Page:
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Panel 7B: Building Pathways to Justice the Land and Water Rush in Africa

Séance 7B: 

November 14, 2014

Adrian di Giovanni 

International Development Research Centre (IDRC)


Howard Mann

International Institute for Sustainable Development


Robert Kibugi

University of Nairobi Law School



Jean-Simon Schoenholz 

2016 JD/MA Candidate


This panel sought to provide insights into international and domestic considerations with regards to the land and water rush in Africa. This study is in response to the land rush both China and Middle Eastern countries as well as companies seeking land for various reasons including the development of biofuel. The focus of this study was with regards to accountability measures for these investment decisions. In doing so the study also sought to seek the best ways to curtail the negative impact of large scale land acquisitions (LSLAs) and reconcile competing interests. The IDRC has initiated a participatory research project in ten countries over the last three years.


The first speaker, Robert Kibugi, noted that LSLAs are typically seen as either negative or as carrying much potential for benefit to a country. The latter is the more true as most of these countries have the resources and arable land available for investment and hopes of attaining middle income status are connected to their use. However, people and communities must not become casualties of development. To ensure this, communities must have procedural rights and meaningful public consultation. These must aim to ensure that benefits to the state will translate into benefits for the concerned individual and that communities will become part of the investment. This is possible through access to information and it results into an internalized sense of corporate social responsibility. By this function, the entire community can be conceptualized as an investor.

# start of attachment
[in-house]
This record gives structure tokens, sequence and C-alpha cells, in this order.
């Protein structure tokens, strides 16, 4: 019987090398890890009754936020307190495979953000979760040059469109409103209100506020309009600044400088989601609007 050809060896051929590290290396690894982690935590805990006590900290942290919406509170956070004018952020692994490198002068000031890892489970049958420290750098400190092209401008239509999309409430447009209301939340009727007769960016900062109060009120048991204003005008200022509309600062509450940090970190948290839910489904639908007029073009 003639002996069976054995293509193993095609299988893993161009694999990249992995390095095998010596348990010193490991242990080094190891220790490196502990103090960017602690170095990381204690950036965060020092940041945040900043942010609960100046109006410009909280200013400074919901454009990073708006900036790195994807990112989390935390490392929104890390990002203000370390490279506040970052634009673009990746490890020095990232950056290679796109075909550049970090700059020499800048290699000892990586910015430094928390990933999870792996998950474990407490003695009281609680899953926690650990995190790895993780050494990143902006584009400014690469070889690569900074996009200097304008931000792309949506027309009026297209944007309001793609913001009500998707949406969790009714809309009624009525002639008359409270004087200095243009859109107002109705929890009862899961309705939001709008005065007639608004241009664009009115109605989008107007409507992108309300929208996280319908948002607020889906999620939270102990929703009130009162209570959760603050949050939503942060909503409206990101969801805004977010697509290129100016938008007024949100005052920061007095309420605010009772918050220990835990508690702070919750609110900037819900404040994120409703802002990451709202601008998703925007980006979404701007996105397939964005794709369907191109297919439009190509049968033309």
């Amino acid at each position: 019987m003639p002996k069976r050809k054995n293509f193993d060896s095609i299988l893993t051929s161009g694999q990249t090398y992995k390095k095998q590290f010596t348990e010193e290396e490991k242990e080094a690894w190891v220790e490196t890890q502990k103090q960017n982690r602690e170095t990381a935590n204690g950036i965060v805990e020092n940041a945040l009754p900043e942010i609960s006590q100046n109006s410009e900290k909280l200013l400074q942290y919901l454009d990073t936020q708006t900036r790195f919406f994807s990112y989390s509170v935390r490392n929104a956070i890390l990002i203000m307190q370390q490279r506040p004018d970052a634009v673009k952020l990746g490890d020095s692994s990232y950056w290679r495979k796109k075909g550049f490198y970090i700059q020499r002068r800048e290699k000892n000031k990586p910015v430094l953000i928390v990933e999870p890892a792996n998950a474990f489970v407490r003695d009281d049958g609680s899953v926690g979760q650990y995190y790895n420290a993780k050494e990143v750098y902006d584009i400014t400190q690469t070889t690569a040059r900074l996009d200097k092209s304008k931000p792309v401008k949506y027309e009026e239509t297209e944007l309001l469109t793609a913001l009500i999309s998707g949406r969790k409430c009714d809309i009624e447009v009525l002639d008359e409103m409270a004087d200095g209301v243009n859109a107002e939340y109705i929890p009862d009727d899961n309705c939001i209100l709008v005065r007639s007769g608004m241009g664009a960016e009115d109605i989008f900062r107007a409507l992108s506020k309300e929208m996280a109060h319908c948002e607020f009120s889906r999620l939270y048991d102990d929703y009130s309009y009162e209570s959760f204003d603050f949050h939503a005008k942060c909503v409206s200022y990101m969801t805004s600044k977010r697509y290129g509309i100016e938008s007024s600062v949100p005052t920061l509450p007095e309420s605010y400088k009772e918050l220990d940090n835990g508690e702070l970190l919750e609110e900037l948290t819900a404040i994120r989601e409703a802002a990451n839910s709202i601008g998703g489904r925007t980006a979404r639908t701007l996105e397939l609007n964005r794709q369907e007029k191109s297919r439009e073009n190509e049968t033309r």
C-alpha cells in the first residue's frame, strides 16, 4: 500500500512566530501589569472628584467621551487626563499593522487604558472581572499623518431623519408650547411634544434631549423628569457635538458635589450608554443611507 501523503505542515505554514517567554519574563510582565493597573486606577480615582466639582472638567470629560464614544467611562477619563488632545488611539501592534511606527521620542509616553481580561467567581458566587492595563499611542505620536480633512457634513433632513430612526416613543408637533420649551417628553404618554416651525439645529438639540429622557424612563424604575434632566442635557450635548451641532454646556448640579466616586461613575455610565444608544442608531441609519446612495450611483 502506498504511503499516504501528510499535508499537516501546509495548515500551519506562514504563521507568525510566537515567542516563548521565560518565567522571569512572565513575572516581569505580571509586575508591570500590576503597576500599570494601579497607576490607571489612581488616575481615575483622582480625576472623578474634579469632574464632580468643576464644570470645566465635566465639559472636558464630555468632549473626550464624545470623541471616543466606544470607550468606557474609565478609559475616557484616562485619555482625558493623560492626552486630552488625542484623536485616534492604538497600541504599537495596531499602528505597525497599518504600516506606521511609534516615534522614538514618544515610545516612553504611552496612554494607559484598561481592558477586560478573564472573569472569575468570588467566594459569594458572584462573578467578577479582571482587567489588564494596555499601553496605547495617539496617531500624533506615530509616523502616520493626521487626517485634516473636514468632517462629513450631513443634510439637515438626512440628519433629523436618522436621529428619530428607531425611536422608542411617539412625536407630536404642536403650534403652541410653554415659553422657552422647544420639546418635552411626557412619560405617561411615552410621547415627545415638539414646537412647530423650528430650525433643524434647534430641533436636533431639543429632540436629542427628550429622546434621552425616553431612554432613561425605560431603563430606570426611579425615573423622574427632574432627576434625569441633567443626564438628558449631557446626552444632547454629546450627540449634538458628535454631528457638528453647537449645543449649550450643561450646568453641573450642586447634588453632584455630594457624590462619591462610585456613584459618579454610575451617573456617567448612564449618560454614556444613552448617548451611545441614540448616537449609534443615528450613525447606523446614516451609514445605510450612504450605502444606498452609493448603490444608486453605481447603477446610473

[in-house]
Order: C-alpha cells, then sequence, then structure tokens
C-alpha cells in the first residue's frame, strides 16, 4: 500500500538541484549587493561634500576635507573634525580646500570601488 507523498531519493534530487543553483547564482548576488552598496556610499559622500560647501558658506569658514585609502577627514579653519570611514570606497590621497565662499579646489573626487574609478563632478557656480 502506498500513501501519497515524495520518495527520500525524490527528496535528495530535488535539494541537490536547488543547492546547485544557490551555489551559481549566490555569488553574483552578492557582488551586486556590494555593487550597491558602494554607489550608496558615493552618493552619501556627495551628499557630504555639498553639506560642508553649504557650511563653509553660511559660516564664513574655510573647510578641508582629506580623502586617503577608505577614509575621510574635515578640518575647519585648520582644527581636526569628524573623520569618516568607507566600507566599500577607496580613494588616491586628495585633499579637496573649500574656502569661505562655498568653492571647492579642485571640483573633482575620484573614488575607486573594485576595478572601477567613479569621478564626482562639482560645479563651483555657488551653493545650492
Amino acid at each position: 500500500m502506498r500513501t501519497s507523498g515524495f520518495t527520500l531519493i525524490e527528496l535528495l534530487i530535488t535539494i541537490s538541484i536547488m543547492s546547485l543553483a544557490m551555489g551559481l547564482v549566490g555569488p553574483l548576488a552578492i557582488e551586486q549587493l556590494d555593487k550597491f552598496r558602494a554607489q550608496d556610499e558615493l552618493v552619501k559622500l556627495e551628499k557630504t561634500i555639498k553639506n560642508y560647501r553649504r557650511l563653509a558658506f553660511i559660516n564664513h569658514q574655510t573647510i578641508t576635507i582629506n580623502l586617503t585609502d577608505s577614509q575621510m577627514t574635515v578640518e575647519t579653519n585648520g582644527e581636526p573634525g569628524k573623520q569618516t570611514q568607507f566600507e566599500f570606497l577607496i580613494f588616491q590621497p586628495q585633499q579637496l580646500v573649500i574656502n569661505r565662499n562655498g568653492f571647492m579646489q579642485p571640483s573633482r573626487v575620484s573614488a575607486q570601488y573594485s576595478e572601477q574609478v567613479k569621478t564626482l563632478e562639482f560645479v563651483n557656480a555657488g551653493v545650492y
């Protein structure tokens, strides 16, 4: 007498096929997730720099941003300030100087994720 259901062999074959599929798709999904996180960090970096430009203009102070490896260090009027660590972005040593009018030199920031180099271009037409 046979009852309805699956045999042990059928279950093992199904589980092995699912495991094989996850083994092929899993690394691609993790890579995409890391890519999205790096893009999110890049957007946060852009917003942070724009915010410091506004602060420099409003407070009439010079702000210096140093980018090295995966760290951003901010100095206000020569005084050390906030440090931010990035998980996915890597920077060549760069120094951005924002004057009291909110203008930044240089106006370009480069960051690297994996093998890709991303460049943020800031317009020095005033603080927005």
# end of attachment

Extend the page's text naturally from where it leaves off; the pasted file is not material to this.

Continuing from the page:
The second speaker, Howard Mann, spoke of four issues in international law affecting LSLAs. First, however, he thought it important to frame the issue as a water issue. Investors are interested in arable land which means that water rights, generally less well defined than land tenure rights, come into play. The first issue is the respect for local rights. While generally in international law it is investor rights which trump local rights there is hope for some change as evidenced by international contracts. This could mean the inclusion of obligations for impact assessment and the respect of local rights in investment treaties. The second issue is participation in decision-making through soft law tools such as Community Development Agreements. Thirdly, there must be ownership of national resources whereby domestic laws and provisions in contracts should govern land and water rights. Finally, states must receive some benefit from their natural resources.


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